TV shows are great ways to practice listening, and even better still at helping practice vocabulary with context. You can watch shows with english subtitles or with subtitles in your target language, but I recommend you watch shows without any subtitles all together. If you are a beginner or intermediate student of the language then it might be a good idea to read the synopsis of each episode before you watch it. This way you’ll have a better idea of what’s going on and be able to better pick up context. If you keep up with a series you will start to pick up on patterns in phrases and words.
Another thing you can try is to watch your shows with a notebook in hand and simply write down words or phrases that stick out to you, so you can look them up later. You don’t have to write every word you don’t know. Focus on the words and phrases that are either really common, really useful, or just memorable to you. From a 30 minute episode you could have a whole vocabulary list!
Another overlooked language learning tool is the audiobook. This tool is particularly useful for upper beginners and intermediate students. When I first started learning a foreign language one of my biggest struggles was disconnecting my native English pronunciations from Spanish words. I always mispronounced Spanish words that were similar to English. Anytime I came across a Spanish word that I had trouble pronouncing I was always more apt to forget it. It was very frustrating to read a text and then have no idea what a new word sounded like. This is where audiobooks can be a saving grace. When you can read along with a native speaker you automatically begin to correct all kinds of mistakes so you don’t have to experience the frustrations I did.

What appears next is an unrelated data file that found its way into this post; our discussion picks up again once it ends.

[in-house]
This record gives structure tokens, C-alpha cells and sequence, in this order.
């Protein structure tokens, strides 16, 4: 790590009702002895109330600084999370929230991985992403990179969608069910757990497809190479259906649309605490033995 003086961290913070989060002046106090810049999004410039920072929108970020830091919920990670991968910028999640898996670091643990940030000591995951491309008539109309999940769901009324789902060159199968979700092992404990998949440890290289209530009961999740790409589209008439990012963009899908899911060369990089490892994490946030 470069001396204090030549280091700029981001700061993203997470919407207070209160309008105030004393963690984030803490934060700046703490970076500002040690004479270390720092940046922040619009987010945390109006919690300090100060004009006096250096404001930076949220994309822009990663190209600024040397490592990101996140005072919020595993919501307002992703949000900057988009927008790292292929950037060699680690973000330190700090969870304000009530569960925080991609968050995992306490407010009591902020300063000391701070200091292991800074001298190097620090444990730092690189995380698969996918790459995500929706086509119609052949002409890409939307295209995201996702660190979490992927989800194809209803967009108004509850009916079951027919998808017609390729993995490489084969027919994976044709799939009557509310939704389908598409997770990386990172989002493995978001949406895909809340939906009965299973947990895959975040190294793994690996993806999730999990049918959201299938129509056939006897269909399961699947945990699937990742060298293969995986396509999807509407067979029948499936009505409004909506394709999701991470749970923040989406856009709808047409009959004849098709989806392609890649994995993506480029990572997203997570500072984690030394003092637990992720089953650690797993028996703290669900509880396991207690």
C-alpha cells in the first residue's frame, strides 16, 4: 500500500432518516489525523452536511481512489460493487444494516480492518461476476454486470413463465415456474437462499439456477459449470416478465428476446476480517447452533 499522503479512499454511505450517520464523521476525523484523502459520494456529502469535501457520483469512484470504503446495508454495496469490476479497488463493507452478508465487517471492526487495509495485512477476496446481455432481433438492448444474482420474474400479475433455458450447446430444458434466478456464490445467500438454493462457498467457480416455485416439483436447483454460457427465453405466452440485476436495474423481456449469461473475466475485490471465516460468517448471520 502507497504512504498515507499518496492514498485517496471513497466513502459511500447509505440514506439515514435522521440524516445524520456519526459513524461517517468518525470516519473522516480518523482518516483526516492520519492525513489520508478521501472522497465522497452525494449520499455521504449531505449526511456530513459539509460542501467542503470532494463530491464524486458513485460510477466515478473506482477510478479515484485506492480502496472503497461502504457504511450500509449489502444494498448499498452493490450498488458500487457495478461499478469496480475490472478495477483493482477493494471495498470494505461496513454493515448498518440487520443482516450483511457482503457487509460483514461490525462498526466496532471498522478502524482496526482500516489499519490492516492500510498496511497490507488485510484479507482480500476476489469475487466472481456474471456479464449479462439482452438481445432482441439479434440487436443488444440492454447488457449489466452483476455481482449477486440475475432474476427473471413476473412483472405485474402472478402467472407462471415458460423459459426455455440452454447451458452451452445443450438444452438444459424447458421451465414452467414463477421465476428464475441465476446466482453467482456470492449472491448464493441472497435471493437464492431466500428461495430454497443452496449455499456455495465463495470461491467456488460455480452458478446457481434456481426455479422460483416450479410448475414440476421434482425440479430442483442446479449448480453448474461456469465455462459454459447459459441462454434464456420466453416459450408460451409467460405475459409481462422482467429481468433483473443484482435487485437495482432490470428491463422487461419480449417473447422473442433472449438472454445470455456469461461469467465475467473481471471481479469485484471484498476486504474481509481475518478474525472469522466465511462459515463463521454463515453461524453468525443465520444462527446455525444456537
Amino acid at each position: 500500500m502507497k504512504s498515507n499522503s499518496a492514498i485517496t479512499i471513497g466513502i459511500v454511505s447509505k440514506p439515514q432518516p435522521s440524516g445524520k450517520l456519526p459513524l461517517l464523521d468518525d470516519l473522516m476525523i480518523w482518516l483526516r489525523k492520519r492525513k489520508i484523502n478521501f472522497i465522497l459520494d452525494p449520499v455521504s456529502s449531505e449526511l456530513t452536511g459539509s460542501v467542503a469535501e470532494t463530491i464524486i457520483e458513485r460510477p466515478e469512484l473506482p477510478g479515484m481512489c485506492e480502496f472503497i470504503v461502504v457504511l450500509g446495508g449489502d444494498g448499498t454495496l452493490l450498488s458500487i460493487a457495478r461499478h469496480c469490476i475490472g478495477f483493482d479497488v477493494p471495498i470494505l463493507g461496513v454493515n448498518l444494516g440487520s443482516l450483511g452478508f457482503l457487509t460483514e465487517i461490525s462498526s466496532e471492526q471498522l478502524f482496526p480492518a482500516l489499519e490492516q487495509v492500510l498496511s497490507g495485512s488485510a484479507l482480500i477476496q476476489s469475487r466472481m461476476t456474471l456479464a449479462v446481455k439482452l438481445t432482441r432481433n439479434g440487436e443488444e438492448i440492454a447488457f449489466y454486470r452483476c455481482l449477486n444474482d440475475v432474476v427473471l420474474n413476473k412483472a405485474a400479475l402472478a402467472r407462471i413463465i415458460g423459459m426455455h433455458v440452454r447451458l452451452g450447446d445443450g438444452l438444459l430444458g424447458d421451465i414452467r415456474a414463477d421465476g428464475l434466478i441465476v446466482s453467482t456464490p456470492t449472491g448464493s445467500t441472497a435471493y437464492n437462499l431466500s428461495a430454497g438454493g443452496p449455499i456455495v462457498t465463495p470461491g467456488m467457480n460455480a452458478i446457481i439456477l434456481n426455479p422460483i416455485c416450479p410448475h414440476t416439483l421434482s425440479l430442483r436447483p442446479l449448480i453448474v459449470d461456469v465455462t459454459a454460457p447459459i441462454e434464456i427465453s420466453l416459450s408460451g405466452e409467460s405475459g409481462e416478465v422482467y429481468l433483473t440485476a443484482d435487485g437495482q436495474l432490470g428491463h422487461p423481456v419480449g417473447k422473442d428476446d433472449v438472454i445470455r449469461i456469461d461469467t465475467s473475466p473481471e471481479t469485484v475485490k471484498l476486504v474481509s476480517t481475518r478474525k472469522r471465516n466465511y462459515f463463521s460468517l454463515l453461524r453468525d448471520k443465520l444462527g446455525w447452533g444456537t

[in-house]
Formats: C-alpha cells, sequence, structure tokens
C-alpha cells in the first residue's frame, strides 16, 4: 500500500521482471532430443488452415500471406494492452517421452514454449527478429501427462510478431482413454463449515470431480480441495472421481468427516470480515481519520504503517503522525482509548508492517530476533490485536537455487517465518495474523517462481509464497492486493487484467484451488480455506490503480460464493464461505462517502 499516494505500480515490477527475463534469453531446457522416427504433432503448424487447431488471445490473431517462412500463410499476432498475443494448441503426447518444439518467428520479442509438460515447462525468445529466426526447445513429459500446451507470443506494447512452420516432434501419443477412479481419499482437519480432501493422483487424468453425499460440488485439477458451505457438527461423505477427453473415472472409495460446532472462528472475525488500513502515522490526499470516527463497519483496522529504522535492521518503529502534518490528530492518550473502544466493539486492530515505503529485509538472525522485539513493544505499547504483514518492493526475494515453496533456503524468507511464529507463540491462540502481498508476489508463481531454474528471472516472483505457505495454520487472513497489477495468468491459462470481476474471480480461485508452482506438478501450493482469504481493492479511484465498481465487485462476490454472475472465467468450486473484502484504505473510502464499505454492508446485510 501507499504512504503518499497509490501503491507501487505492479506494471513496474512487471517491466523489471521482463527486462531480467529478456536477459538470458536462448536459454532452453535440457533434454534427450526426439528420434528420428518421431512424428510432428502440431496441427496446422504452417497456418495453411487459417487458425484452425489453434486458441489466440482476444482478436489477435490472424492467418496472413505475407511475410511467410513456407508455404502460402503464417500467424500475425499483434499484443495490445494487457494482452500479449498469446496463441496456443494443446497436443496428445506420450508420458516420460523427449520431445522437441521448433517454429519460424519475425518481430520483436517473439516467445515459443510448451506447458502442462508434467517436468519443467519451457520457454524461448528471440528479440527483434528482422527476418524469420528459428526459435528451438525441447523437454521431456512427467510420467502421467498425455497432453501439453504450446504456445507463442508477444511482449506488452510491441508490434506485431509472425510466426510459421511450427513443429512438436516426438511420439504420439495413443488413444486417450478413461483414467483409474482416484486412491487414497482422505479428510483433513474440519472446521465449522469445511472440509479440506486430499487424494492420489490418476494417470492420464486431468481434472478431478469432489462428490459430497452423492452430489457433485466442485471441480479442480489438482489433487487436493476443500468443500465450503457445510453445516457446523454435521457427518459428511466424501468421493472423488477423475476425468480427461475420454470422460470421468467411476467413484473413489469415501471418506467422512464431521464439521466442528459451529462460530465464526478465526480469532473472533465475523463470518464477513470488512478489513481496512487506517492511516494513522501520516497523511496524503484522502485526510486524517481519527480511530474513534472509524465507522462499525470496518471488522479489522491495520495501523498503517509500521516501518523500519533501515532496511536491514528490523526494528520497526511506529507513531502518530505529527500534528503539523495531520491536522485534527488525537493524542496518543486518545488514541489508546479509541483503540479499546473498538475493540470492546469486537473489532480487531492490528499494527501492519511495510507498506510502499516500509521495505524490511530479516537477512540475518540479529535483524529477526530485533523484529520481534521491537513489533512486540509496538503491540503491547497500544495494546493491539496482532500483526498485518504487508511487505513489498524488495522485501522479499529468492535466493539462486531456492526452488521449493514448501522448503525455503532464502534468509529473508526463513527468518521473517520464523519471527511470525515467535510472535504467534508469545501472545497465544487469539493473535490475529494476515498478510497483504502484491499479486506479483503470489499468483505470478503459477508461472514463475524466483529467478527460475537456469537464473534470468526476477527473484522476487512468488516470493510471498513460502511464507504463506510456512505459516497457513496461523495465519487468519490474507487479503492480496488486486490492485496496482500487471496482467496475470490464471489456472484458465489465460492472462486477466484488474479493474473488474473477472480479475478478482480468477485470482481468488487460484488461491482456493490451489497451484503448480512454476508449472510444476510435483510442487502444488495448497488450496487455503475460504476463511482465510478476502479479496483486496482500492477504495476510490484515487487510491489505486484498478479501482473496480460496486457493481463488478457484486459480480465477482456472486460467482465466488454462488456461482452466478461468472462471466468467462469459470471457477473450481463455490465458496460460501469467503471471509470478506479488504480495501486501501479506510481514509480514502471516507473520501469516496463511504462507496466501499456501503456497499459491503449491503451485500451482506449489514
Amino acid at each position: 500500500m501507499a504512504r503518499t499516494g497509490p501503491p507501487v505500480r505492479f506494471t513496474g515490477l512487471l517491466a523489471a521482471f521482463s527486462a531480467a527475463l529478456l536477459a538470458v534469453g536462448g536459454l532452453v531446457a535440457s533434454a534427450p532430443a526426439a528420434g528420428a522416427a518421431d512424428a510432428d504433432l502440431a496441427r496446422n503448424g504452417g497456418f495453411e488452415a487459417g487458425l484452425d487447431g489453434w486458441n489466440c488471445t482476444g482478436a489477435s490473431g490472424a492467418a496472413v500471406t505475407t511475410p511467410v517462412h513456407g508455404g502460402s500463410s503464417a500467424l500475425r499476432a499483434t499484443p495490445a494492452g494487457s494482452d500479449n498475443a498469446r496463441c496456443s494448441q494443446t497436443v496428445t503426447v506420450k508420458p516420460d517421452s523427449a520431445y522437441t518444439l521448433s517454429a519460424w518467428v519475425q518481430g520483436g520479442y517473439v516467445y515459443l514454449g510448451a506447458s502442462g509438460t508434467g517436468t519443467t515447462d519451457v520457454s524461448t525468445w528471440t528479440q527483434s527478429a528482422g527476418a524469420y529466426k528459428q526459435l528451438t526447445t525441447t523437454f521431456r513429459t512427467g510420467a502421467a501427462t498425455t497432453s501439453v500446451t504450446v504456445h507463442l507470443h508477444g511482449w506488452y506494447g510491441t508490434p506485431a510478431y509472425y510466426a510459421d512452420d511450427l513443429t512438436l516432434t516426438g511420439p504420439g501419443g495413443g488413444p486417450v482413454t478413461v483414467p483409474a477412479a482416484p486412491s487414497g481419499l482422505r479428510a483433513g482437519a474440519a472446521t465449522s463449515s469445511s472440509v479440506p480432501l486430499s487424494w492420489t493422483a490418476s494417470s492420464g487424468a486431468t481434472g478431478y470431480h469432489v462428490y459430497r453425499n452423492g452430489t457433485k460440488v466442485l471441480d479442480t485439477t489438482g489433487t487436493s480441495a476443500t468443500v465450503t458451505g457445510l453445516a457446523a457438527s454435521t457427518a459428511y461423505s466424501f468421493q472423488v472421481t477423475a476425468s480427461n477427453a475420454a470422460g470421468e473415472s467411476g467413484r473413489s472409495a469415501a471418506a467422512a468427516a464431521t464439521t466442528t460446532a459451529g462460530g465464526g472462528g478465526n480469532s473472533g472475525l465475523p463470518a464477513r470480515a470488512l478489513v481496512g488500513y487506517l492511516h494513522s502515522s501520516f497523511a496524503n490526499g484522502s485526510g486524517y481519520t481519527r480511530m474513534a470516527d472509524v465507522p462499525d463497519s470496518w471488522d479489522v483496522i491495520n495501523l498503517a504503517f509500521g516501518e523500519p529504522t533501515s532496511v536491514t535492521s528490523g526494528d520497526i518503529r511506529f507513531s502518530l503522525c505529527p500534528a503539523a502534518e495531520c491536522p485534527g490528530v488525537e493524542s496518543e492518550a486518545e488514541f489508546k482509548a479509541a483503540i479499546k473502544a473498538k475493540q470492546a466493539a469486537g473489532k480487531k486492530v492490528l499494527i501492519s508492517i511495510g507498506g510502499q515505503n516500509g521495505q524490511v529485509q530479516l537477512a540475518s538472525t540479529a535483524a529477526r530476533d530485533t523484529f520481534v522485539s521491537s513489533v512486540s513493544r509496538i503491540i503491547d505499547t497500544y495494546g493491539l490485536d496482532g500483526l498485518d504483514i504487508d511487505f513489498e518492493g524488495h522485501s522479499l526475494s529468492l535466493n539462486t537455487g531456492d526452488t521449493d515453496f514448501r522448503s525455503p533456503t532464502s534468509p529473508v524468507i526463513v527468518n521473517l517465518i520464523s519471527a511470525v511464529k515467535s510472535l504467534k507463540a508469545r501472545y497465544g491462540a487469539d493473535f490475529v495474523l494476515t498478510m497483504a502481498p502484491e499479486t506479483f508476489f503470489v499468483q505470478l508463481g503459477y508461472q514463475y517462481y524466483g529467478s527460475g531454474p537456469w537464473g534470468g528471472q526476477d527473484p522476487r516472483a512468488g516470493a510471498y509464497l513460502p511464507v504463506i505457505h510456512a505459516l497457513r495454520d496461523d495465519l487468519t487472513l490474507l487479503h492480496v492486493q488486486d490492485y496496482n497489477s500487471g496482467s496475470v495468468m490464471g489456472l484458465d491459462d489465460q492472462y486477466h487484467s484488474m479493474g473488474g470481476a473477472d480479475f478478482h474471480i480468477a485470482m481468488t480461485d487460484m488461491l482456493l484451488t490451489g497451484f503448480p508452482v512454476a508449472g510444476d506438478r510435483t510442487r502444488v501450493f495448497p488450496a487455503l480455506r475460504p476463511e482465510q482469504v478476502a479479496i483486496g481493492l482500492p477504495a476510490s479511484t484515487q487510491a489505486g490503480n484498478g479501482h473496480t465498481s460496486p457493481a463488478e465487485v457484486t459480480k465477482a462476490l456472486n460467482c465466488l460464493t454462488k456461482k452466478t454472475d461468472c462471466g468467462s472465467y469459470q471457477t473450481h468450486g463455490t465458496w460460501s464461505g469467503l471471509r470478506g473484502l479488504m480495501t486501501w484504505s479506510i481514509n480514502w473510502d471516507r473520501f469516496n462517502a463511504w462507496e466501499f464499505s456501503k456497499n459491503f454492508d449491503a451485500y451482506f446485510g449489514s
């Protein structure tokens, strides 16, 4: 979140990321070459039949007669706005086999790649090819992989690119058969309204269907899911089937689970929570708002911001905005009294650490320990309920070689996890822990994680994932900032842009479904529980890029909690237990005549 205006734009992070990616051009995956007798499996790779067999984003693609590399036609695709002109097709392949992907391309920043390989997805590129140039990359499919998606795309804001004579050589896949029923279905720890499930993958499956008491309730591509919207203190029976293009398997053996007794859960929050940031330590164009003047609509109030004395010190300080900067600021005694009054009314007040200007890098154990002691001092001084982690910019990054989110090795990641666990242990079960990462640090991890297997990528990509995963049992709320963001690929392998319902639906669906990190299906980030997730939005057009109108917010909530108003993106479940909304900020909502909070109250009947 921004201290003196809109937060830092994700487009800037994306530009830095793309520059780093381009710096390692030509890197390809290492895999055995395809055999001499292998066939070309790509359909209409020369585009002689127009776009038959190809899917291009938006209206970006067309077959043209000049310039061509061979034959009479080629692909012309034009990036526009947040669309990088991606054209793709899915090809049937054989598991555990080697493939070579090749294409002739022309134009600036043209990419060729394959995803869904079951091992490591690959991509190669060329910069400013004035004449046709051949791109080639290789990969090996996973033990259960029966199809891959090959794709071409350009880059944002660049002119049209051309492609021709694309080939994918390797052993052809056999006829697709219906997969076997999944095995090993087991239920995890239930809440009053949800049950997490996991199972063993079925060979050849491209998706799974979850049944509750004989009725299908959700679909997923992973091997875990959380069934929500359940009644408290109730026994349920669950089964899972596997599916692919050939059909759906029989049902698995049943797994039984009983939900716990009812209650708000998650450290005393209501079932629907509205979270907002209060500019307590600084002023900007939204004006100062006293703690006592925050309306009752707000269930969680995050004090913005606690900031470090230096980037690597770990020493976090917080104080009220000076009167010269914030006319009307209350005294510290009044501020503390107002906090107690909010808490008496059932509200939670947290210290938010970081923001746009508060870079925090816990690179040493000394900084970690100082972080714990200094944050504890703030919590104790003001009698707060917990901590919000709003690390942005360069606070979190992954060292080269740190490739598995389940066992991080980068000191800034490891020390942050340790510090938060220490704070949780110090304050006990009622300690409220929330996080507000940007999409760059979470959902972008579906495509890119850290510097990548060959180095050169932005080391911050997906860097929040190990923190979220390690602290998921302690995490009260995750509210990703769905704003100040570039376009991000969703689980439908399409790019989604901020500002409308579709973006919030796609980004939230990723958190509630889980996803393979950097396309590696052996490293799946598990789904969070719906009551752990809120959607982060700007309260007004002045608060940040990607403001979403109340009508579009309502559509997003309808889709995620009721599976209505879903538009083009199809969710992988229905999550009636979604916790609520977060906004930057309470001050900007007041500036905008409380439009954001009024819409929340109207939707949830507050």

One form of media that I think is largely underrated in the language learning world is comics. Aside from the fact that comics are fun to read, the pictures give you contextual clues making new words easier to understand. Also comics tend to use more conversational dialogue than books, you can easily pick up common phrases. You’re likely to run into expressions and figures of speech that you are unlikely to find in a grammar book or lesson. Many times these expressions and idioms won’t translate well into your native language but because you have the added help of pictures and context you start to get a feel of how each expression is used. The only downside to using comics is that depending on which language you’re learning they may be hard to fine.
Any one of these four tools will help you reach the next level of your language learning journey. You may find you like one more than another, so try out as many as you like. The important thing is that you stay engaged with your new language, using it in ways that stretch your abilities but at the same time don’t feel like rote learning. Ultimately your goal shouldn’t be to just learn a language, you want to live it!
Image credirt: intriga